News Column

In Texas, 7 In 10 Children Under Age 1 Are Minorities

May 18, 2012

Christian McDonald and Juan Castillo

Texas

For the first time, as of 2011, more than half of the children under age 1 in the U.S. were minorities, the newest benchmark illustrating the widening age gap between mostly white, older Americans and fast-growing, younger minority populations, particularly Hispanics.

Minorities under age 1 eclipsed 50 percent (50.4 percent), from a 49.5 percent level recorded by the 2010 census.

"The growth in minority populations is a national phenomenon," said Steve Murdock, director of the Hobby Center for the Study of Texas at Rice University. "That is different from a couple of decades ago, when we would have seen much more of it in Texas and California and in states with significant Hispanic populations."

In Texas, nearly 7 in 10 people under age 1 were minorities as of July 2011, a slight increase from 2010, according to new census estimates out today. The data, covering the period from April 2010 to July 2011, are the first set of population estimates by race, Hispanic origin, age and sex since the decennial census. The Census Bureau said it defines a minority as anyone who is not single-race white.

Demographers have said for some time now that they expect racial and ethnic minorities will become the U.S. majority by midcentury. Texas became a majority-minority state in 2004, and in 2010, Hispanics accounted for 65 percent of the state's growth since 2000.

According to today's census data, Hispanics remained the nation's largest minority group in 2011, at 52 million. They also were the fastest growing; their numbers increased 3.1 percent since 2010, and Hispanics now constitute 16.7 percent of the U.S. population.

African-Americans were the second largest minority group, at 43.9 million. At 18.2 million, Asians were the second fastest-growing minority group, with a 3 percent increase since 2010.

The Census Bureau said there were 114 million minorities in 2011, or 36.6 percent of the nation's population. In 2010, that figure stood at 36.1 percent.

The newest census estimates expand on data released last month that put the Austin metro area's surging population at 1.78 million, an increase of more than 67,230 people since the 2010 census. Travis County had the majority of that gain, with 38,858.

In the Austin metro area, which also includes Bastrop, Caldwell, Hays and Williamson counties, Hispanics (42 percent) and non-Hispanic whites (39.8) accounted for the overwhelming majority of the region's population increase for the 15-month period after the 2010 census. African American and Asian populations also increased.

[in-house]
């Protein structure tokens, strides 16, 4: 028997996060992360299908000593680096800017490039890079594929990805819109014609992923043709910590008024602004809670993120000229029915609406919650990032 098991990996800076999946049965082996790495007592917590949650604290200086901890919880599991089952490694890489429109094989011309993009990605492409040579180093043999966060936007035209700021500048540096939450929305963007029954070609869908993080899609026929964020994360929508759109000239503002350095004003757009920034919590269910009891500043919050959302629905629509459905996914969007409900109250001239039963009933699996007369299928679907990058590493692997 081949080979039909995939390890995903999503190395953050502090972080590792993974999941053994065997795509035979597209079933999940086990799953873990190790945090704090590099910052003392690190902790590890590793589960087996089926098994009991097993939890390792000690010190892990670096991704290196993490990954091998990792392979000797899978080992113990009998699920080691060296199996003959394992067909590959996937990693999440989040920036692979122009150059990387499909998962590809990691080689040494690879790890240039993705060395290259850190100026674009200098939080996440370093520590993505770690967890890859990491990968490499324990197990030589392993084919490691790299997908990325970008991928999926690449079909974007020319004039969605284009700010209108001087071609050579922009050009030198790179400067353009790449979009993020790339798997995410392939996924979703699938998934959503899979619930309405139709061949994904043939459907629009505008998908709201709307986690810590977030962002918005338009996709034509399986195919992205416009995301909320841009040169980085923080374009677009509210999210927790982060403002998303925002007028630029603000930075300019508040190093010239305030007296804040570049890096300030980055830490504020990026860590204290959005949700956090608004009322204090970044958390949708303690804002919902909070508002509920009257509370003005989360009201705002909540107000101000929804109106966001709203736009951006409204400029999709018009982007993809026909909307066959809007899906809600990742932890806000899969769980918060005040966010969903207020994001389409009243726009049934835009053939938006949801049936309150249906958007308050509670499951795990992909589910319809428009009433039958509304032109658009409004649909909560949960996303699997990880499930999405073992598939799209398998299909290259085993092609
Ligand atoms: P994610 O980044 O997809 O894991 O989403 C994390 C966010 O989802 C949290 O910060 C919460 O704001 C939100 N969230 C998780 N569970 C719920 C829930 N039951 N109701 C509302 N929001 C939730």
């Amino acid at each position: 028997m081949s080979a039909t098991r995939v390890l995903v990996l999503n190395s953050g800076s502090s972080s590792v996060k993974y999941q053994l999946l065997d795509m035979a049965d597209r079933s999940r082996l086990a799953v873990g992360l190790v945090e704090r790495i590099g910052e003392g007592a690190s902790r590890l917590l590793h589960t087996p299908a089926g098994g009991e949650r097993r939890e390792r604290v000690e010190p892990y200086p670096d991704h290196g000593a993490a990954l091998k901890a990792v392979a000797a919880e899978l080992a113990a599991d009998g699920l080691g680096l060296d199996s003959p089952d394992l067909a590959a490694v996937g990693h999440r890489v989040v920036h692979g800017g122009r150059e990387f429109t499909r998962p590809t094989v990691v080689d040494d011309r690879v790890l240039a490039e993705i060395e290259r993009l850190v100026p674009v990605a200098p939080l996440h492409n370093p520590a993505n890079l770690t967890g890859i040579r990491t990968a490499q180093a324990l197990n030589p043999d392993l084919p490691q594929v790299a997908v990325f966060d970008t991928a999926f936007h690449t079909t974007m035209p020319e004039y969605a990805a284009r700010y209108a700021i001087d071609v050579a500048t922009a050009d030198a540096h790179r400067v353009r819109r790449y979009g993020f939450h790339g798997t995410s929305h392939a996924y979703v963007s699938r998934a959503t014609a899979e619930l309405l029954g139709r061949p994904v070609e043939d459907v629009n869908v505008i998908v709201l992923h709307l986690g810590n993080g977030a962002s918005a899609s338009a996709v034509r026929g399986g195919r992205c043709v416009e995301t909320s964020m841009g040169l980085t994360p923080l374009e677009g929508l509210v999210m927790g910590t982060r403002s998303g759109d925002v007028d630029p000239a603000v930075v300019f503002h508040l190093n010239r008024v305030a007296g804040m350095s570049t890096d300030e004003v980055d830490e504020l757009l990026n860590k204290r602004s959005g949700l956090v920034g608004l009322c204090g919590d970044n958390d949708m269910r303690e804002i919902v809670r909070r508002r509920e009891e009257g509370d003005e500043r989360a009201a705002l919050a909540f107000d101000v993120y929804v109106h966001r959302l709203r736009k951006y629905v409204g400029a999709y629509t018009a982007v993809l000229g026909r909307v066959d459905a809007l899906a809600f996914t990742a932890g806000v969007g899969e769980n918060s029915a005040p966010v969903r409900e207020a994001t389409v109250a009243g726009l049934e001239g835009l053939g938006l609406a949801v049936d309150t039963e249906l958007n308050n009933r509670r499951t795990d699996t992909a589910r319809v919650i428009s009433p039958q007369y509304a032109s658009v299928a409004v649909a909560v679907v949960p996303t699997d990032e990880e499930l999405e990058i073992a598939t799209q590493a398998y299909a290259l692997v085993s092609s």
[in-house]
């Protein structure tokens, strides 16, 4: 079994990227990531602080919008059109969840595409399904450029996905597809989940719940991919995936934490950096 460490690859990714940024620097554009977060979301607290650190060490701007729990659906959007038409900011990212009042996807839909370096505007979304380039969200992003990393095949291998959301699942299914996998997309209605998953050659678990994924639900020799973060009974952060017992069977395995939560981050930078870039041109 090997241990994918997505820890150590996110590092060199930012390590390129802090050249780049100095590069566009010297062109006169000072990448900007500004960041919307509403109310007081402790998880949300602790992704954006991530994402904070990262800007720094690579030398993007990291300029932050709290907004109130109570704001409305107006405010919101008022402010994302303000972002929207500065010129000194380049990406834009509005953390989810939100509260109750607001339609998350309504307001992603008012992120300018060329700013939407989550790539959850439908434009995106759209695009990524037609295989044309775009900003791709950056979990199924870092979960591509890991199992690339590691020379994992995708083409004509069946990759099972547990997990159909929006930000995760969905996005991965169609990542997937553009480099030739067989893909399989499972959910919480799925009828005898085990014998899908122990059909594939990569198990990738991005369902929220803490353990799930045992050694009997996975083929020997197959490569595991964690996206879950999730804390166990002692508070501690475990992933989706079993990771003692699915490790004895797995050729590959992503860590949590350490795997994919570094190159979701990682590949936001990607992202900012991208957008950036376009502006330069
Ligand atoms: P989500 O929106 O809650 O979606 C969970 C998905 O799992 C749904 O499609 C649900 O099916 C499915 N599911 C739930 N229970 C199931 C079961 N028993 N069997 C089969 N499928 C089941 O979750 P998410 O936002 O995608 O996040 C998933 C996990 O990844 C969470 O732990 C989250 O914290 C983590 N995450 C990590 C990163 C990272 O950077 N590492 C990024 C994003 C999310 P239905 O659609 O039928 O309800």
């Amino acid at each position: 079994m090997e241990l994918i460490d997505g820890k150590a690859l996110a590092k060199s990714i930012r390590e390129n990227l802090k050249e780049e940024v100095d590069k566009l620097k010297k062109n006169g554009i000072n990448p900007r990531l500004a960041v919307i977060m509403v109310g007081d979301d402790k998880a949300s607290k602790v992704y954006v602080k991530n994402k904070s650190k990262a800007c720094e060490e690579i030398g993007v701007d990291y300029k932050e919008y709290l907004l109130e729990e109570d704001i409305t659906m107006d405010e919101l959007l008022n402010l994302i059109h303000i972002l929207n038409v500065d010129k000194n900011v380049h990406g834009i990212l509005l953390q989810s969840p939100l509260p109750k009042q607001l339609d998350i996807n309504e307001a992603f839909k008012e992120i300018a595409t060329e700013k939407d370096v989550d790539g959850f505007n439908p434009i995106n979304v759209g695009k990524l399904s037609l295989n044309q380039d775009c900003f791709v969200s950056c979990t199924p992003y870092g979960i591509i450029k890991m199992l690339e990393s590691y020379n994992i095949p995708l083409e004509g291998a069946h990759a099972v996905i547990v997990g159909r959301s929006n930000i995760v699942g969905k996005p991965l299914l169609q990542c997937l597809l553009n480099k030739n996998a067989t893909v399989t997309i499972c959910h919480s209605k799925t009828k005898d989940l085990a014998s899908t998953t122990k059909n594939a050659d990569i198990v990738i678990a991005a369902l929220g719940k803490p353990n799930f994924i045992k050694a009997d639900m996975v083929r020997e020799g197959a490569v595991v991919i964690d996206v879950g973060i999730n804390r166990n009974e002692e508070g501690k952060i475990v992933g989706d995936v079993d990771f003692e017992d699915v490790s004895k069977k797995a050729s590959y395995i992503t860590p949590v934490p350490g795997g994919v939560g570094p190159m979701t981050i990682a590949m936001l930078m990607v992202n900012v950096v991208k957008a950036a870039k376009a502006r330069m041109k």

"That's a continuation of the trend we saw in the 2000s," said Ryan Robinson, demographer for the City of Austin.

Non-Hispanic whites remained the majority in the metro area, accounting for 54.3 percent of the population in 2011, compared with 54.9 percent in 2010.

In Travis County, the non-Hispanic white percentage of the population decreased, from 50.7 to 50.3.

If those trends continue, Travis County could become a majority-minority county within the next two or three years, Robinson said.

Murdock, a former Census Bureau director, said that trends in Travis County are better seen over a longer sweep of time, noting that in 2000, Travis County was 56 percent Anglo and 28 percent Hispanic. In 2000, Asians accounted for about 4.4 percent of the county's population; they now account for about 5.8 percent, he said.

Among other highlights from today's census estimates:

-- The nation's population younger than age 5 was 49.7 percent minority in 2011, up from 49 percent in 2010.

-- In the Austin metro area, Hispanics accounted for 67 percent of the increase among children under age 5, from April 2010 to July 2011. They accounted for 46 percent of the population under age 5 in the metro area; non-Hispanic whites accounted for 39 percent.

"Our young population is becoming overwhelmingly Hispanic," Robinson said. "That's significant, and it points to educational and social service needs. It points to a very different future than what we've had in the past."



Source: (c)2012 Austin American-Statesman, Texas


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